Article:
Calacanis has been more measured since he encountered the criticism of his original post, but he’s still condescending when comparing the fundamentalist Cult approach to the truly enlightened 37signals.
You haven’t raised tons of money and you’re building a “lifestyle” business from what I gather (correct?) You’re not trying to displace Google, Yahoo, Microsoft, etc. You’re not trying to build a service that gets to 100M monthly users, and you’re not on some aggressive timeline. You’re trying to build something that you enjoy working on and that helps people… correct?
When you take VC money and try to compete in a really aggressive space like search/research you’re faced with folks like Google, Wikipedia, about.com, Yahoo, eHow, DMOZ , etc. These are big companies with lots of resources… the way you beat them is to zig where they zag and/or out hustle them. So, if you want to compete in that space you’re gonna need to really work hard — you’re not going to do it working a four hour work week that’s for sure!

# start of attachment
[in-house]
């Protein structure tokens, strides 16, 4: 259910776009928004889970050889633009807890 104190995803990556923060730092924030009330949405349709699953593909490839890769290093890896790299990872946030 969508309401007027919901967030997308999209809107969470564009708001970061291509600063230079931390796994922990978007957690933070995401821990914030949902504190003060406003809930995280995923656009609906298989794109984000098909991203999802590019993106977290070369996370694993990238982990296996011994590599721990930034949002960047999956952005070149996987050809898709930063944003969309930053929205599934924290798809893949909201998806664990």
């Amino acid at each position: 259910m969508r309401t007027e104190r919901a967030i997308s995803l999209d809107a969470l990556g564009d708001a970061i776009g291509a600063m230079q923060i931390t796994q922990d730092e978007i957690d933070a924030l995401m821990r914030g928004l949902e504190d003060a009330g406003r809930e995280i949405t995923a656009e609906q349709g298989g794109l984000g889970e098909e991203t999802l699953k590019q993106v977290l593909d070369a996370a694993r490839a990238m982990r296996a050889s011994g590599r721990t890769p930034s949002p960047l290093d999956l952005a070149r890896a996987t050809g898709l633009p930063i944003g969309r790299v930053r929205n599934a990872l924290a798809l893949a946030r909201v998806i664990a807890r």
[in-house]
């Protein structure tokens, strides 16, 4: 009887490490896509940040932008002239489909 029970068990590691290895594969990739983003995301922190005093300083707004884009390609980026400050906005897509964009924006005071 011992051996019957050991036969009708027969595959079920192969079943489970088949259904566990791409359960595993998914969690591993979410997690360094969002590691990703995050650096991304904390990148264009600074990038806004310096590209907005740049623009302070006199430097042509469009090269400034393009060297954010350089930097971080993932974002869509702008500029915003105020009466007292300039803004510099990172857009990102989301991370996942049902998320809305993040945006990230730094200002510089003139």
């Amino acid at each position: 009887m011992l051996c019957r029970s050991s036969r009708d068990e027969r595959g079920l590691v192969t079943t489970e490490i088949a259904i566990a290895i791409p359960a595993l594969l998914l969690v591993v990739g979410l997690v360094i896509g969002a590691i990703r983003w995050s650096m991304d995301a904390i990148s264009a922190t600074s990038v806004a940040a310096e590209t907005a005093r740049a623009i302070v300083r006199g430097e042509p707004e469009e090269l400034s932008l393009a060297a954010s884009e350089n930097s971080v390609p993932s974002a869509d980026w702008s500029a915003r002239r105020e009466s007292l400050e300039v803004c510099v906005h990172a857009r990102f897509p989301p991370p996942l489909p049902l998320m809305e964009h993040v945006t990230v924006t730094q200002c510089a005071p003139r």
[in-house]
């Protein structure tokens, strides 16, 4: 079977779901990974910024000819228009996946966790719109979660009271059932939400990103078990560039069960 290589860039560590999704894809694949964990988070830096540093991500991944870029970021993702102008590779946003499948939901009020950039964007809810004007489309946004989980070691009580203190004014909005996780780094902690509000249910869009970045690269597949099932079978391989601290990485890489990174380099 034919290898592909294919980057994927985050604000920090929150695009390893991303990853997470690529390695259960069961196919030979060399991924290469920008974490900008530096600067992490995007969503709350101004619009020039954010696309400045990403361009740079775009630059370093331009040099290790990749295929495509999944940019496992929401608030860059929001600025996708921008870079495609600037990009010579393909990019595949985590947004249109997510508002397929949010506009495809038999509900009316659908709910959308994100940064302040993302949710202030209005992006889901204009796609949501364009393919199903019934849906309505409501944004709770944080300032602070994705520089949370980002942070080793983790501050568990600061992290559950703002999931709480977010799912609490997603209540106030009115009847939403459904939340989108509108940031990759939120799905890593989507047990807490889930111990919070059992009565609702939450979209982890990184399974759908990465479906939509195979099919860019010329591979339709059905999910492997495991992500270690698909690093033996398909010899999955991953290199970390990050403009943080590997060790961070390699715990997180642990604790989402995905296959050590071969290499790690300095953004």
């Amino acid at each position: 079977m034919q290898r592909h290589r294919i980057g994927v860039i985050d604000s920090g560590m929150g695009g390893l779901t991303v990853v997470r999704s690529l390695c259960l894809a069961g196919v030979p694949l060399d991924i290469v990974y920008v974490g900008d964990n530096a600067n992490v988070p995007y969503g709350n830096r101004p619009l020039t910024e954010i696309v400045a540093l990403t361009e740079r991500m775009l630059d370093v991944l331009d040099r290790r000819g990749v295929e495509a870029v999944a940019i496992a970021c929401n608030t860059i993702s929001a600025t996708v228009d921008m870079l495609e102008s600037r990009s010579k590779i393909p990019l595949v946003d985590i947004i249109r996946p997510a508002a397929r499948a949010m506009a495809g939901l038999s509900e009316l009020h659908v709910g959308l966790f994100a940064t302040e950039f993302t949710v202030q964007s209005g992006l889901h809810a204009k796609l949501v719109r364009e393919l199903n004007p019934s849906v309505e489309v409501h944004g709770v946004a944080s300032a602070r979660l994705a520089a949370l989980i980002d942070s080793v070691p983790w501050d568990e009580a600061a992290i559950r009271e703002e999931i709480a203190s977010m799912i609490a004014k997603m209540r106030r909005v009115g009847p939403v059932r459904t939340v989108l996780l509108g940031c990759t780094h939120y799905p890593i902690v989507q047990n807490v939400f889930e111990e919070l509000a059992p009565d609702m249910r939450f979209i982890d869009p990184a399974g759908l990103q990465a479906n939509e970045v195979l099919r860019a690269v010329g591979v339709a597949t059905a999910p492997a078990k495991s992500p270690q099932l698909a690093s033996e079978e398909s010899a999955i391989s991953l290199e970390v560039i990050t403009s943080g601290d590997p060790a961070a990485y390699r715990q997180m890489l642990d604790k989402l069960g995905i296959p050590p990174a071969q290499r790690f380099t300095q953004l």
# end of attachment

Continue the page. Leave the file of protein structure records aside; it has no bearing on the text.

I’ll gloss over the fact that one of his differentiators is that 37signals is trying to build something “that helps people”, compared to his megalomaniacal goal of “displace Google, Yahoo, Microsoft, etc”. 37signals’ David Heinemeier Hansson quite rightly takes exception to all this.
[W]e’re not building a “lifestyle” business. We’re just building a business. To take the sound bytes [sic] from the recent Wired article, a multimillion dollar one that doubled in revenues last year…
So please don’t make the choices we’ve made about treating our employees one of a “lifestyle” (aka “small timer”, “toy”) vs “real” business. That somehow only those happy hippies who are not going for the gold can afford to hire whole people with a life outside of work. That’s bullcrap.